iPhone icons are gorgeous. The home screen is a beautiful display of icons that have been extremely carefully designed to achieve a stylistic balance. On the desktop, the same applies, but icons have far less ‘rules’ imposed on them, and are generally very diverse in their appearance. One could conclude that there is less consistency in the design of desktop icons than there is in iPhone application icons.


As a result, icons in the Mac OS X dock also generally have less trouble looking good and blending in with the system icons. There’s simply more room for creative freedom and slight stylistic differences. The iPhone is a different story. I keep all third-party application icons (apart from a few notable exceptions) off my home screen, because they stick out like a sore thumb. Why is this, when it is so seemingly simple to fit into the consistent design standard, and what can Apple do about it?
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17 Mar
   Filed Under: Apple, Design, Interface Design, iPhone   

Apple’s iPhone software 3.0 event came and went without a mention or hint at new hardware. There have been a lot of rumors about a possible new iPhone, and a lot of these rumors assumed a potential connection between this new software for the iPhone and the new hardware, which could be unveiled around the time of WWDC this year.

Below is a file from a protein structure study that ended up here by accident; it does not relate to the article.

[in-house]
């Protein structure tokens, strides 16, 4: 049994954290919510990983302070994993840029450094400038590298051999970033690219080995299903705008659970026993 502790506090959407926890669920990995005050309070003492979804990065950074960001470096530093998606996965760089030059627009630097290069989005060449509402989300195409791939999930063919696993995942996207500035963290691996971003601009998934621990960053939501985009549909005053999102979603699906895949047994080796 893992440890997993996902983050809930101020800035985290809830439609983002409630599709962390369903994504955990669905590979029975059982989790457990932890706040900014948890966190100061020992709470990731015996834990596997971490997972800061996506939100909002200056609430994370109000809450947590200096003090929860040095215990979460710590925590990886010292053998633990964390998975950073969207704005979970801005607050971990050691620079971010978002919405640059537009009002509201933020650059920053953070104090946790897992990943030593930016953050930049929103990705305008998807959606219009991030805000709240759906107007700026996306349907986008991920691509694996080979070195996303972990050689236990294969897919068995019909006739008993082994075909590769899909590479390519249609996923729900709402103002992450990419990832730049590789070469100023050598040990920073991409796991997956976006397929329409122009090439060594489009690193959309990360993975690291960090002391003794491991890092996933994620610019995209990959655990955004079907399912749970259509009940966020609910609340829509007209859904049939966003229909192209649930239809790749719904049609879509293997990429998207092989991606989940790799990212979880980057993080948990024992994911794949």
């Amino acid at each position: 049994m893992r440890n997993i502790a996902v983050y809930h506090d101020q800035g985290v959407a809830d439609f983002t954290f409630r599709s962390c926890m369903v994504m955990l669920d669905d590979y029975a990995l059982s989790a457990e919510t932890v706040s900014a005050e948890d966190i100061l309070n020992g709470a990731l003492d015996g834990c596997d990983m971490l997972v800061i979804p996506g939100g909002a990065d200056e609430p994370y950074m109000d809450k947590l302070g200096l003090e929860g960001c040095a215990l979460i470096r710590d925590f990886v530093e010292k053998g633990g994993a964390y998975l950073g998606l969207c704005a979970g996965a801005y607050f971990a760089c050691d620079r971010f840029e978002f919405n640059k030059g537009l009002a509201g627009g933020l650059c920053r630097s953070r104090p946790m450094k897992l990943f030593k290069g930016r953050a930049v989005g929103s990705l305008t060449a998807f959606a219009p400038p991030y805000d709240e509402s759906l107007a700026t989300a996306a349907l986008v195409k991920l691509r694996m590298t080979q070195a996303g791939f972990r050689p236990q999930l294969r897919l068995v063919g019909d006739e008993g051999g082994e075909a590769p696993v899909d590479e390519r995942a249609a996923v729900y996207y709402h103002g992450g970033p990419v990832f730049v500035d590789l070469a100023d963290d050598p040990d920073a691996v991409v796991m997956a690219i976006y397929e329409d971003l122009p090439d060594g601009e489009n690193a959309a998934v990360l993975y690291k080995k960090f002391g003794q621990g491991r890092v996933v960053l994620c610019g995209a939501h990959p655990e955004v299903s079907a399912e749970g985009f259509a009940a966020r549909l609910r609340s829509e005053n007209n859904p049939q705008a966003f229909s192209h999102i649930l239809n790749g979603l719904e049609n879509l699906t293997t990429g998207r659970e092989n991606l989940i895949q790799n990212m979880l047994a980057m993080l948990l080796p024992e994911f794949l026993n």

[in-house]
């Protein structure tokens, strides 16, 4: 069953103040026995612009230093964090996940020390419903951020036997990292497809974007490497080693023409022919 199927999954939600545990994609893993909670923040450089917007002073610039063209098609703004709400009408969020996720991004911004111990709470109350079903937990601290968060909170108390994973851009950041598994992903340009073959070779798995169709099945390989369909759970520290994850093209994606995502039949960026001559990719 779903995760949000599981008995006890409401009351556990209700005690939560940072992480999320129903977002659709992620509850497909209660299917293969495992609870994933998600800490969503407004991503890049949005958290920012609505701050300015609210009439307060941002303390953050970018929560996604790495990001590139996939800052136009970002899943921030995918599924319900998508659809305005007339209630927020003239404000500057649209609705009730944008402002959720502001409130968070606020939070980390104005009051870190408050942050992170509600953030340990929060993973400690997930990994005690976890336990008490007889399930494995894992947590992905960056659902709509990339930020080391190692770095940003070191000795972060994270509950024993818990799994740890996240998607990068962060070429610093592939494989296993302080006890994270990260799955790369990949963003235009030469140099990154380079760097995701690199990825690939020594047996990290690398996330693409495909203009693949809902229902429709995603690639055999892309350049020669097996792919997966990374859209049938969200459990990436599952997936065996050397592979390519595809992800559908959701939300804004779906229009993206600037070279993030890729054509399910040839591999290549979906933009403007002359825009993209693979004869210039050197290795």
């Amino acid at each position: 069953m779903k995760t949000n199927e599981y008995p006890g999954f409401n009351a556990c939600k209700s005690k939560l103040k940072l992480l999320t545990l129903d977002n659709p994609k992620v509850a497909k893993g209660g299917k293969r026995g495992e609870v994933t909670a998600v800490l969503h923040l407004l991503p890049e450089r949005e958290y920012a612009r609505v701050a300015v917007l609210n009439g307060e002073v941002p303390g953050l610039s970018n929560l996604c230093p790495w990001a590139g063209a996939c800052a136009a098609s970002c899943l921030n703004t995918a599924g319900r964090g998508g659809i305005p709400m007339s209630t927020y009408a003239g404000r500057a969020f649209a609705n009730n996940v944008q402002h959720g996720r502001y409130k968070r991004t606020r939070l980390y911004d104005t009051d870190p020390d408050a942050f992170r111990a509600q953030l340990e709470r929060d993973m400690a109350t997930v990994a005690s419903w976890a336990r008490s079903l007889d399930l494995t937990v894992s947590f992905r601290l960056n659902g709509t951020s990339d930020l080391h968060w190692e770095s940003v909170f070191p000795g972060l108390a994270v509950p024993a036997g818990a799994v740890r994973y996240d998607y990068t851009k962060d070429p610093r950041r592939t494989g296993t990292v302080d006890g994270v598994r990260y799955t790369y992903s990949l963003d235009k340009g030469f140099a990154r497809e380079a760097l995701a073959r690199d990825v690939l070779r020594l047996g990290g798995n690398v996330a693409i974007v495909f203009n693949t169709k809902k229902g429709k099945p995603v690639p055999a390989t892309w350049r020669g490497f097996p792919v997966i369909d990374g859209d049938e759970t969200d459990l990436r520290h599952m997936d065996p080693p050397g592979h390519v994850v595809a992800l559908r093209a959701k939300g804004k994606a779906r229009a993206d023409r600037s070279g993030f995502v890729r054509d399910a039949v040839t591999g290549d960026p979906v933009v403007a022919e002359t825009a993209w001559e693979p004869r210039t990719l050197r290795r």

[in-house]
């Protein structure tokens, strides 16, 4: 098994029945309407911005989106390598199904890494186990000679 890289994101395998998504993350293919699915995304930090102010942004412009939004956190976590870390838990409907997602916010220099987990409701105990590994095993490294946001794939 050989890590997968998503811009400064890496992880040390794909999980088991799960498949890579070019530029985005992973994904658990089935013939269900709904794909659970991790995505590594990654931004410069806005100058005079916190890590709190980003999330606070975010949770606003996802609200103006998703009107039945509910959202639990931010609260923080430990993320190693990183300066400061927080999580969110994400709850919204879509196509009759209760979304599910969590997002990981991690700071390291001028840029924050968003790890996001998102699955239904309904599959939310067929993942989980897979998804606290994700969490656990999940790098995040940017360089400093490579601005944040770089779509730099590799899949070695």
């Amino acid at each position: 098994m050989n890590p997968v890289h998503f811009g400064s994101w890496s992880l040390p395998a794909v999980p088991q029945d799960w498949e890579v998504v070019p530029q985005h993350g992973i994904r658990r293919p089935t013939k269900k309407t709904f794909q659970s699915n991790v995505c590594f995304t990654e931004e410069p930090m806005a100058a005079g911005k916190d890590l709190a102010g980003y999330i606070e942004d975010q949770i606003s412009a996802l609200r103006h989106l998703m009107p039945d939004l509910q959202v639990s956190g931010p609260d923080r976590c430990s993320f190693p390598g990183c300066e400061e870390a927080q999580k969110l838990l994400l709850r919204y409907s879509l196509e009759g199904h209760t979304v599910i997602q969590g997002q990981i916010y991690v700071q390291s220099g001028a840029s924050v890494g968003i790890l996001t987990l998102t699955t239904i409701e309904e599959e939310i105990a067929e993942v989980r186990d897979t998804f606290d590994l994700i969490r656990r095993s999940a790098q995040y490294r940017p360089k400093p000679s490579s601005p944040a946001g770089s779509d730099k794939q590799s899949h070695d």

I posed a question on Twitter earlier today, and since there’s (unsurprisingly) been no mention of it today, I wanted to get my thoughts down on this difficult issue Apple faces when it comes to the future of the iPhone platform. At some point in the future, iPhones and iPod touches will get a better screen, with a better resolution. A good example is the move of Apple’s flagship notebook, the Macbook Pro 17″, from a 1680 by 1050 pixel resolution screen, to a high-DPI (dots per inch) screen boasting an impressive 1920 by 1200 pixels. The screen remained the same size in inches; it just packed a lot more pixels in each inch of screen size.

This happens in the arena of mobile devices as well. Some modern cell phones feature screens with a massive resolution of 800 by 600 pixels; comparably, the iPhone offers a ‘meagre’ 480 by 320 pixels. In the future, Apple will change to a better (not necessarily ‘bigger’) screen, and developers of iPhone apps will face a huge issue: how do we scale the interface?